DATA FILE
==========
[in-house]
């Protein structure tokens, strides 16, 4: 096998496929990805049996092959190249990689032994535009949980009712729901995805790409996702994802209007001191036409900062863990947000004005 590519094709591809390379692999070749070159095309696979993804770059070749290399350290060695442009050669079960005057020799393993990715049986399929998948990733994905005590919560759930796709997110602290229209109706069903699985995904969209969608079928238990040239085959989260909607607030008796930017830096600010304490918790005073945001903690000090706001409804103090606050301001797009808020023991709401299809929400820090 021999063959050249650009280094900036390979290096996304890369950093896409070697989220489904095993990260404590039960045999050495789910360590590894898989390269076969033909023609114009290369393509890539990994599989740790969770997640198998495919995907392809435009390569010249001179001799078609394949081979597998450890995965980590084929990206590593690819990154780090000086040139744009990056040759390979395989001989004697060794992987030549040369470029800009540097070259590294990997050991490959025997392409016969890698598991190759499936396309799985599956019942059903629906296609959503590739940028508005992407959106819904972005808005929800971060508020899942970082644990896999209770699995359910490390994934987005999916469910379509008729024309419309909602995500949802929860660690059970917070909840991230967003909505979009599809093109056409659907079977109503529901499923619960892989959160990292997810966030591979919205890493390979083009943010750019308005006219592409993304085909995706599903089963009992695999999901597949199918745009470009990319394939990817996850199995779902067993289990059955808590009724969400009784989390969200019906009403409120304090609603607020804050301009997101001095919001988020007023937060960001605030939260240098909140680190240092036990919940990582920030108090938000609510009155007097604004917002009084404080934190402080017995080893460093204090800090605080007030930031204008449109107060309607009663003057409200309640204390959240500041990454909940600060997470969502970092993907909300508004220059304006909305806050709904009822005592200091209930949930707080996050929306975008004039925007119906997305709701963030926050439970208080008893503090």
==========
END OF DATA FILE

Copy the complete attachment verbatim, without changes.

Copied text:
[in-house]
């Protein structure tokens, strides 16, 4: 096998496929990805049996092959190249990689032994535009949980009712729901995805790409996702994802209007001191036409900062863990947000004005 590519094709591809390379692999070749070159095309696979993804770059070749290399350290060695442009050669079960005057020799393993990715049986399929998948990733994905005590919560759930796709997110602290229209109706069903699985995904969209969608079928238990040239085959989260909607607030008796930017830096600010304490918790005073945001903690000090706001409804103090606050301001797009808020023991709401299809929400820090 021999063959050249650009280094900036390979290096996304890369950093896409070697989220489904095993990260404590039960045999050495789910360590590894898989390269076969033909023609114009290369393509890539990994599989740790969770997640198998495919995907392809435009390569010249001179001799078609394949081979597998450890995965980590084929990206590593690819990154780090000086040139744009990056040759390979395989001989004697060794992987030549040369470029800009540097070259590294990997050991490959025997392409016969890698598991190759499936396309799985599956019942059903629906296609959503590739940028508005992407959106819904972005808005929800971060508020899942970082644990896999209770699995359910490390994934987005999916469910379509008729024309419309909602995500949802929860660690059970917070909840991230967003909505979009599809093109056409659907079977109503529901499923619960892989959160990292997810966030591979919205890493390979083009943010750019308005006219592409993304085909995706599903089963009992695999999901597949199918745009470009990319394939990817996850199995779902067993289990059955808590009724969400009784989390969200019906009403409120304090609603607020804050301009997101001095919001988020007023937060960001605030939260240098909140680190240092036990919940990582920030108090938000609510009155007097604004917002009084404080934190402080017995080893460093204090800090605080007030930031204008449109107060309607009663003057409200309640204390959240500041990454909940600060997470969502970092993907909300508004220059304006909305806050709904009822005592200091209930949930707080996050929306975008004039925007119906997305709701963030926050439970208080008893503090």